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Pompeo cancels Moscow trip, heads to Brussels before talks with Putin in Sochi

U.S. Secretary of State Michael R. Pompeo delivers remarks at the The Claremont Institute's 40th Anniversary Gala in Beverly Hills, California, on May 11, 2019. (State Department Photo by Ron Przysucha/Released)
This article was originally published by Radio Free Europe/Radio Liberty and is reprinted with permission.

U.S. Secretary of State Mike Pompeo has cancelled a planned visit to Moscow on May 13 in order to join talks about Iran with European officials in Brussels.

However, both the Kremlin and the U.S. State Department say Pompeo is expected to go ahead with a planned meeting on May 14 with Russian President Vladimir Putin and Foreign Minister Sergei Lavrov in Russia’s Black Sea resort city of Sochi.

Pompeo’s Russia visit — his first as the top U.S. diplomat — comes amid persistent tensions between Washington and Moscow.

The Sochi talks will be the highest-level of formal discussions held between U.S. and Russian officials since July 2018, when President Donald Trump and Putin held a one-on-one meeting in Finland.

The State Department has said that topics for the Putin-Pompeo talks will include arms control, the crisis in Venezuela, and the conflicts in Ukraine and Syria, as well as Iran.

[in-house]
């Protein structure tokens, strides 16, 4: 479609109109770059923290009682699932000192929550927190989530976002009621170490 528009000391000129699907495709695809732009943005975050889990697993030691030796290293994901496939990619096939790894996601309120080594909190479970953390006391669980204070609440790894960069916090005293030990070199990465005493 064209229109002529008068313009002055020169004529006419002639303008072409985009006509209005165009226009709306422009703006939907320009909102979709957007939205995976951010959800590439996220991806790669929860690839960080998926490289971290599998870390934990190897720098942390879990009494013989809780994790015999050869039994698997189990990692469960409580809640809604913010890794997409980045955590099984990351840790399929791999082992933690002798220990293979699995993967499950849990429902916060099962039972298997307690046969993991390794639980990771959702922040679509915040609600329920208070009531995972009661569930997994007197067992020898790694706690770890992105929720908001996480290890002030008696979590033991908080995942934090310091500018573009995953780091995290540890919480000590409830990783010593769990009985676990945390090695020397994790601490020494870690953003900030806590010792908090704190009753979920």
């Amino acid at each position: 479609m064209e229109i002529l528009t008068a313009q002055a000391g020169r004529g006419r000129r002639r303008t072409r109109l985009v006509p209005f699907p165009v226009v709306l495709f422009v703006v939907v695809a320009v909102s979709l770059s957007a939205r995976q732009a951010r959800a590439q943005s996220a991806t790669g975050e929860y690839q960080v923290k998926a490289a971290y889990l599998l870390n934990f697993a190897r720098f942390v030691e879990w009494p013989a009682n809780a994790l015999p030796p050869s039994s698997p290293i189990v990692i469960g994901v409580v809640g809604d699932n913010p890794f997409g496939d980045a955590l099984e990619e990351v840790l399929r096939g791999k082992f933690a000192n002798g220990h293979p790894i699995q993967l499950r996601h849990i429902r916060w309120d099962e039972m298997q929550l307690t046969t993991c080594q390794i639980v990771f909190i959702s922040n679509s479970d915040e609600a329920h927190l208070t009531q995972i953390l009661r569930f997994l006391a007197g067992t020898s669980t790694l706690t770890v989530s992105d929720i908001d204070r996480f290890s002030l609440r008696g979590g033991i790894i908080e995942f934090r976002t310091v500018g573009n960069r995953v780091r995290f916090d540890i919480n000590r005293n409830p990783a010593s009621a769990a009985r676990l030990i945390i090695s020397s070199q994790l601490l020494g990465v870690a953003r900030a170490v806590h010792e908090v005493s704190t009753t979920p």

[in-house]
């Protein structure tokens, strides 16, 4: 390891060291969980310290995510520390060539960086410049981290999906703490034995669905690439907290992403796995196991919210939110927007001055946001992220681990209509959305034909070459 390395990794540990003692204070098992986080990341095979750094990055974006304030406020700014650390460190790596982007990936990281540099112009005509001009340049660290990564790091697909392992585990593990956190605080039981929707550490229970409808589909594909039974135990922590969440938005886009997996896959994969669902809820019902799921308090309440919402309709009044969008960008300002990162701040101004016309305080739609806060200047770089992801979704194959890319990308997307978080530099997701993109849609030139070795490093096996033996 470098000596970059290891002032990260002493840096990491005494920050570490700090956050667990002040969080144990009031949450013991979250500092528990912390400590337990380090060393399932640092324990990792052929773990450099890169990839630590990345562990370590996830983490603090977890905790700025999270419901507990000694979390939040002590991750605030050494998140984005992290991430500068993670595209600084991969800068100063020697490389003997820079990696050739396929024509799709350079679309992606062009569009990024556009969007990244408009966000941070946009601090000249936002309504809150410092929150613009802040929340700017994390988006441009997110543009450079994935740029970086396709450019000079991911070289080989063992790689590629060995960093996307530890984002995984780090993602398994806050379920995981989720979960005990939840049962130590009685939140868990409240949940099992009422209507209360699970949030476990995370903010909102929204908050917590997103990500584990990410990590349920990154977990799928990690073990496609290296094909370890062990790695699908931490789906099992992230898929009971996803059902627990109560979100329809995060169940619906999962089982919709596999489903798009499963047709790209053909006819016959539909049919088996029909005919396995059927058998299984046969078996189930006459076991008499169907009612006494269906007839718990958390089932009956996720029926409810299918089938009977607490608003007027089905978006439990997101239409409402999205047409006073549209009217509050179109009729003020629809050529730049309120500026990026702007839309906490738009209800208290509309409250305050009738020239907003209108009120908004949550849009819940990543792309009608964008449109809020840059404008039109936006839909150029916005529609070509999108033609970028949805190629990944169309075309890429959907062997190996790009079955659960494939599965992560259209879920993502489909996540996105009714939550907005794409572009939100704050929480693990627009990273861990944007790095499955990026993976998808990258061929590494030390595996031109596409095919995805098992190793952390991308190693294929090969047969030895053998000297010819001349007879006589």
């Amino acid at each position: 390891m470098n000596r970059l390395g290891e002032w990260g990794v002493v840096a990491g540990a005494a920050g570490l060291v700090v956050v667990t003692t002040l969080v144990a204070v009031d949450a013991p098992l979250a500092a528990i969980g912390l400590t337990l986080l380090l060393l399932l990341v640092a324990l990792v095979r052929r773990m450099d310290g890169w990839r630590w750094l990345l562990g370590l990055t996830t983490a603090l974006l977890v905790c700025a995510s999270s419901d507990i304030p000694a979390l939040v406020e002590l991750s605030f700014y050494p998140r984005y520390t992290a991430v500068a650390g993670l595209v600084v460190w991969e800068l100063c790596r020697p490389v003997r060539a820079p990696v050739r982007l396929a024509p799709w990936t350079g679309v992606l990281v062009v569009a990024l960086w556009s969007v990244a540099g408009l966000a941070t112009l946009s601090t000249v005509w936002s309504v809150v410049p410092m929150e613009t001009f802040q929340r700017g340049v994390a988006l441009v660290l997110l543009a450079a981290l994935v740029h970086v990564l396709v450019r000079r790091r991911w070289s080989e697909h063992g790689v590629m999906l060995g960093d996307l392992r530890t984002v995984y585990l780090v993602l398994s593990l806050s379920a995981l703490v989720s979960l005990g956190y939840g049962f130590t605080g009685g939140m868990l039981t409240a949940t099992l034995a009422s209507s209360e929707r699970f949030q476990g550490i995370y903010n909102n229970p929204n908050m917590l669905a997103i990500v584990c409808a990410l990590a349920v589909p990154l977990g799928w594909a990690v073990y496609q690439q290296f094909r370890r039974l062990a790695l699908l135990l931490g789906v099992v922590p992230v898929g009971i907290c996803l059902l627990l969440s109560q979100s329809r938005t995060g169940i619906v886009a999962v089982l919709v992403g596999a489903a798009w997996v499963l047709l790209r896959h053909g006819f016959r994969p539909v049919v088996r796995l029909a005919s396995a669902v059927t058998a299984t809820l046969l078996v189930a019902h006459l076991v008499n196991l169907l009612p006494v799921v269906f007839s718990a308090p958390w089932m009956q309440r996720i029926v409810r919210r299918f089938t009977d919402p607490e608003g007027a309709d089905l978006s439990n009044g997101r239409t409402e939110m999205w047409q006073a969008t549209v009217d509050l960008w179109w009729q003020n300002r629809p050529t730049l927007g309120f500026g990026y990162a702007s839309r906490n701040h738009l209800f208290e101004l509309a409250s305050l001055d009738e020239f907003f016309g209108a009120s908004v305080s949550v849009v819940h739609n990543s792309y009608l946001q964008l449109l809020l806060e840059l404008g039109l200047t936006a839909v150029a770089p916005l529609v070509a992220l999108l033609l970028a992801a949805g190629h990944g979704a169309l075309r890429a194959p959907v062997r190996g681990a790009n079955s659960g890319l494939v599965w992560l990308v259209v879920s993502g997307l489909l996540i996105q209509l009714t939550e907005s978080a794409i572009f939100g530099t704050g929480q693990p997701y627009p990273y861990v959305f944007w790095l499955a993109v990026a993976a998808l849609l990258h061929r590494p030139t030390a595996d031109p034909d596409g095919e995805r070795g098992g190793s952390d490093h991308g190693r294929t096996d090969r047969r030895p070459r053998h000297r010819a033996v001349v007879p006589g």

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All of those issues are areas where Washington and Moscow are at direct odds with one another.

“The starting point we have to have when we discuss our policy toward Russia…is to acknowledge frankly that Russia has taken a series of aggressive and destabilizing actions on the global stage,” a senior State Department official told reporters on May 10.

‘Modern Reality’

The official, who spoke on condition of anonymity, added that Pompeo’s trip was “an opportunity to make those points clear to the Russian government and what our expectations are and [to] see how to forge a path forward.”

Arms control will be high on the agenda of the talks, in particular an “arms-control agreement that reflects modern reality,” according to the official.

In February, the United States suspended participation in the 1987 Intermediate-Range Nuclear Forces (INF) Treaty because of what it says is Russia’s development and deployment of a missile system that violates the pact.

Moscow, which denies the accusation, later followed suit.

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The INF Treaty banned the United States and Russia from developing, producing, and deploying ground-launched cruise or ballistic missiles with ranges between 500 and 5,500 kilometers.

Moscow and Washington have also been gearing up for talks on how and whether to extend the 2011 New START treaty, the only U.S.-Russia arms control pact limiting deployed strategic nuclear weapons.

It is set to expire in February 2021 but can be extended for five years if both sides agree.

Trump has called the New START treaty concluded in 2010 by his predecessor, Barack Obama, a “bad deal” and “one-sided.”

Trump spoke with Putin by phone last week and said they discussed the possibility of a new accord limiting nuclear arms that could eventually include China.

But Russian Deputy Foreign Minister Sergei Ryabkov told the Interfax news agency on May 13 that Moscow believes “the resolution of problems hindering the extension of the bilateral New START for another five years should be the primary objective.”

Chinese Foreign Minister Wang Yi is also set to meet with Lavrov in Sochi on May 13.